Review: Just Dance 2017

I never thought I’d be reviewing another Just Dance game. While I was an early champion of the series, reviewing multiple entries positively, the series became over-saturated as soon as 2014. Last year’s entry was the straw that broke the camel’s back as it felt like a full-priced demo disc for Ubisoft’s fledgling Just Dance Unlimited. In the review of Just Dance 2016, I made a prediction that there wouldn’t be another physical Just Dance and it’s a prediction that I felt more confident about as the months went on as buzz around the latest title was basically nil. Yet against all odds, Ubisoft did indeed announce yet another installment of the franchise at E3 2016. So here we are a year later with a game that seems even less relevant and has no right to exist.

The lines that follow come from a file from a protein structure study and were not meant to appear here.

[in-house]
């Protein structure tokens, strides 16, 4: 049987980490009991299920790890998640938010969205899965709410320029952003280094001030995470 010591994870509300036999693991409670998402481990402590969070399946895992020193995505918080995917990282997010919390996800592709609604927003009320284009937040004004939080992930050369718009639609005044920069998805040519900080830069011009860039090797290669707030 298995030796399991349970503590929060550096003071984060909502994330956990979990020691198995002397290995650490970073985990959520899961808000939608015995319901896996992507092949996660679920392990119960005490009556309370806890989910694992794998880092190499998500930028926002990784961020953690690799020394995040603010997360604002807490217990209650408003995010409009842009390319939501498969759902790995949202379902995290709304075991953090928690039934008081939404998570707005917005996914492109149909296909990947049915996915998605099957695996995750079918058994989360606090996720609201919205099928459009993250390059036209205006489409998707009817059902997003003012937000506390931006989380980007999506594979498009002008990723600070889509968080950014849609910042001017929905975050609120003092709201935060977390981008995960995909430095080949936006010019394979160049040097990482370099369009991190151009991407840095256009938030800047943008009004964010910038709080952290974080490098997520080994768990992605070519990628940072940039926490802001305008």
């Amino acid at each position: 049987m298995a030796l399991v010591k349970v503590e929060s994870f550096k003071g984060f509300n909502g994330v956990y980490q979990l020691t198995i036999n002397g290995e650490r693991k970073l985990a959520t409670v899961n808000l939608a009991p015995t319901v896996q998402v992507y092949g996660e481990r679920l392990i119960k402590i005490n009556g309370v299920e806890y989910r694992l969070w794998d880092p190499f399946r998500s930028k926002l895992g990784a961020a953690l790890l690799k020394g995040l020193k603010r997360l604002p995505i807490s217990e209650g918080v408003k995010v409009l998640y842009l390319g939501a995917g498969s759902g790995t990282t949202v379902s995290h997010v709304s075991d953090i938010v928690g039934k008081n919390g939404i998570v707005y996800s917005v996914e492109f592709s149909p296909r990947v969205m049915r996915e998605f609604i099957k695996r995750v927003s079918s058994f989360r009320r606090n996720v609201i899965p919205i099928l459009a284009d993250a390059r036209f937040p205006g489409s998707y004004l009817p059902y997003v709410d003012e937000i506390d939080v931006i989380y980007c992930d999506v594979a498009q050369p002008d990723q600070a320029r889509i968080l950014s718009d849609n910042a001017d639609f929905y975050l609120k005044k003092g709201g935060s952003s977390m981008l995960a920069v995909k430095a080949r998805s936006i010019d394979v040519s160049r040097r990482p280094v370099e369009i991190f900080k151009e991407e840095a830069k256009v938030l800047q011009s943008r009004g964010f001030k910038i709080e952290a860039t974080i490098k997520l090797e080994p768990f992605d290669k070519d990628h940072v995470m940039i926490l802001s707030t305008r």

It’s rare to begin a game review talking about something that’s not technically part of the game, but the looming presence of Just Dance Unlimited is impossible to ignore. Last year Ubisoft had the idea to launch a paid subscription service under the Just Dance moniker that allows players to access hundreds of songs from past games as well as songs exclusive to Unlimited. In a day and age with so much content immediately available at our fingertips, it was a great idea and the logical evolution of the franchise. For $39.99 a year (or the insane $6.99 a month that hopefully nobody has elected to subscribe to), players can access an ever-growing catalogue of songs for the same price as buying the game on disc each year. In a perfect world, this would have replaced yearly physical Just Dance releases altogether, with the music that would be saved for the disc added throughout the year. Sadly, however, Ubisoft has chosen to release two additional physical entries since Unlimited launched, forcing players to pay the subscription rate and an additional $39.99 to get all the new songs that are only on disc.